Opening Ritual

The Rev. Virginia Ann McDaniel
Christ Church United in Lowell, MA


(adapted from a mourning ritual in Mourning and Mitzvah, by Anne Bremer, Woodstock, Vt. : Jewish Lights Pub., 1993.)
Let us begin as Job began.
When Job received word of the calamities that had befallen him, he tore his robe. He cut off his hair and threw himself on the ground. He said, "Naked came I out of my mother's womb and naked shall I return there. God has given and God has taken away. Blessed be God's name."
Upon hearing of the death of a loved one, Jews traditionally tore their garments "to expose the heart." This practice began, in the biblical story, with Jacob, who tore his cloak and began to mourn when the bloodied coat of his son, Joseph, was brought to him. Tearing a garment smbolizes the severing of a relationship. It permanently mutilates something valuable that cannot be mended. By "exposing the heart," we also expose our own vulnerability.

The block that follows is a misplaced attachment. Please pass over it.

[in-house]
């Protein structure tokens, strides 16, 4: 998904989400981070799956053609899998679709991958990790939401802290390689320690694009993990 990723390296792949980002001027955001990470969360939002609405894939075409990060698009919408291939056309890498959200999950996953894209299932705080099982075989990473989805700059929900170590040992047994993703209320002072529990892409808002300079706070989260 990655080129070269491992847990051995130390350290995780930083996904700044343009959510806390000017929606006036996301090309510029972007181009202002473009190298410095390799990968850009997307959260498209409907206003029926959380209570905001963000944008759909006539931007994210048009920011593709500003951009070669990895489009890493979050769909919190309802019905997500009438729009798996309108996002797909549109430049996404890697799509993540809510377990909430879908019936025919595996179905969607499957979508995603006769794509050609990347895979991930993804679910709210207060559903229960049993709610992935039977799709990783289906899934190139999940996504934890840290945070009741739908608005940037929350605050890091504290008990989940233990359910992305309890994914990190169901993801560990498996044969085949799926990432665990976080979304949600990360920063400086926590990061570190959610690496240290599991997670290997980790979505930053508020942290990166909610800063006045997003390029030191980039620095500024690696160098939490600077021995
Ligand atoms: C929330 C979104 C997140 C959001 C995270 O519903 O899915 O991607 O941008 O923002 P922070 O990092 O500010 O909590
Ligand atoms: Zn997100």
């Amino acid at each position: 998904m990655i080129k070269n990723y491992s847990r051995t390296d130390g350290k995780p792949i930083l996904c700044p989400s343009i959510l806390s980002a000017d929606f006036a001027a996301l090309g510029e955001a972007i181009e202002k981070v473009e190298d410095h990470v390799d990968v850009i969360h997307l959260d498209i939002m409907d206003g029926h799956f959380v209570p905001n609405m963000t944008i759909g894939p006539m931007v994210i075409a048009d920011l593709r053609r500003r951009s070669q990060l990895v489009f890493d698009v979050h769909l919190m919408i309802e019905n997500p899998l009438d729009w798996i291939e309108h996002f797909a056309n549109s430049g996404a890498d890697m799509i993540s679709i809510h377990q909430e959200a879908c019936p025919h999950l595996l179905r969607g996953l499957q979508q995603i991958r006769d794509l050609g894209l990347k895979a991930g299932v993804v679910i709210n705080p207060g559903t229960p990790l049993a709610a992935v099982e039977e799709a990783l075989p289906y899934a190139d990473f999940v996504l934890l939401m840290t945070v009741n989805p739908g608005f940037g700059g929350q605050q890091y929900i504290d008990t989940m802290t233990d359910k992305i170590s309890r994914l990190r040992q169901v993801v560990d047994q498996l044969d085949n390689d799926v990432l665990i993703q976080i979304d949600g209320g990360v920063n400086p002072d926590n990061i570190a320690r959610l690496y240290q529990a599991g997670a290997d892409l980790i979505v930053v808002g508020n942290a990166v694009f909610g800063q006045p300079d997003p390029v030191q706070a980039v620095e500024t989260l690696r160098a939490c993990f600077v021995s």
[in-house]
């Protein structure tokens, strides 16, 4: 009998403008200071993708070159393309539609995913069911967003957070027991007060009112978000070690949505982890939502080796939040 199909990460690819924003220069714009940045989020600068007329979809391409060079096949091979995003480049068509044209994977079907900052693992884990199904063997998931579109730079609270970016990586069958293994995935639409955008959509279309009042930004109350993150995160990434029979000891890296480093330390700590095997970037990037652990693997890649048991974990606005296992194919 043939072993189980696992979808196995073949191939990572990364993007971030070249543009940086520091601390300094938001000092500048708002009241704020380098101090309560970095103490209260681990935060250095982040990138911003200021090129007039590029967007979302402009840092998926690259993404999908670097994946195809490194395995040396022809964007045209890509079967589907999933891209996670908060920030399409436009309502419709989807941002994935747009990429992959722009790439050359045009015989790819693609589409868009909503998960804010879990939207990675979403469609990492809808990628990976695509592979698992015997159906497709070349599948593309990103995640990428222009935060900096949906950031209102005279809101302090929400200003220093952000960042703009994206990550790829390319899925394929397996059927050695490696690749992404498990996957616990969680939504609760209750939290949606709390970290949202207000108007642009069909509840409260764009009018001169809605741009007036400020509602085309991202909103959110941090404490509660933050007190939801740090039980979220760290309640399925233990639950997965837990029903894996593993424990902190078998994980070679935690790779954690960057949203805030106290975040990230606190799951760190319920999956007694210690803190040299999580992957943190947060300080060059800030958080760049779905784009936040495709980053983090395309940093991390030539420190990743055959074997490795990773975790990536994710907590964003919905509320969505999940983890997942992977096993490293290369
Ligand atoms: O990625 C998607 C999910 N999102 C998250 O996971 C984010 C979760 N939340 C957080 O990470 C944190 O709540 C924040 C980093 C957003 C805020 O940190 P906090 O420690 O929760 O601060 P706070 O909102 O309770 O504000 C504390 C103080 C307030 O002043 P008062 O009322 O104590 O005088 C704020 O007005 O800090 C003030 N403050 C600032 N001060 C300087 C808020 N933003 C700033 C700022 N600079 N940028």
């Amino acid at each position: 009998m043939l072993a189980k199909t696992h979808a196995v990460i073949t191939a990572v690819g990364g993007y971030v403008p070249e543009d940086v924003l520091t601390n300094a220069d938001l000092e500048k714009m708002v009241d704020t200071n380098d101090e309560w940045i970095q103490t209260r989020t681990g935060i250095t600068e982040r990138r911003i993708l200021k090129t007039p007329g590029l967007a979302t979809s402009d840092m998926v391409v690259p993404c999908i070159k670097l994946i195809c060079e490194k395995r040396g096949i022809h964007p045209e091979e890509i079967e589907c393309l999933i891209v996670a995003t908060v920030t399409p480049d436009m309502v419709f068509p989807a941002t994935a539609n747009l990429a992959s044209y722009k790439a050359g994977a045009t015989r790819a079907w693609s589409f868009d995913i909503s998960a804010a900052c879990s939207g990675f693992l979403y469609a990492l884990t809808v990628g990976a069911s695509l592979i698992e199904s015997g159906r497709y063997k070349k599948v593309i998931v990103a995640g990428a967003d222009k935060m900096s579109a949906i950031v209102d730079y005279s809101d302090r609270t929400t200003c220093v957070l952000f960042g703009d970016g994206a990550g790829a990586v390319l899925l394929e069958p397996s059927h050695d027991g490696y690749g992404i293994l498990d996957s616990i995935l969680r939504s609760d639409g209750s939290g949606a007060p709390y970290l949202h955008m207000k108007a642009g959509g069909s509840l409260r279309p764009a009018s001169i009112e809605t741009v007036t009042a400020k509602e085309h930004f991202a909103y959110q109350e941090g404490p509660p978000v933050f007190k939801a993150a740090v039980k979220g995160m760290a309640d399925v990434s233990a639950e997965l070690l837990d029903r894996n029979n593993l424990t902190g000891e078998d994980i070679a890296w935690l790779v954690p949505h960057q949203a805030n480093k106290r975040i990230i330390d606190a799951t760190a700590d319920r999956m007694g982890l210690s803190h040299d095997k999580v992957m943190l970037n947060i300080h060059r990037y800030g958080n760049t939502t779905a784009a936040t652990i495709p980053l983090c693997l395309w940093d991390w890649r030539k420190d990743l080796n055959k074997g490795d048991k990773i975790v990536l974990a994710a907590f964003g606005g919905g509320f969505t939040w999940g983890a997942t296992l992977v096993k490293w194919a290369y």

"God has given and God has taken away."
We do not believe that God has taken the lives of the countless thousands who were killed today. Human beings took away those lives. But we do believe that those who died are in God's arms, and that God is with all those who mourn them.
So let us begin as Job began,
as remember the four jets which went down...
Then, slowly and loudly, I tore four strips off a large piece of purple cloth, and laid the strips across the worship table, which was also set with a simple vase of white flowers, a white candle (which we lit at the end of the service with prayers for the dead), and an incense burner.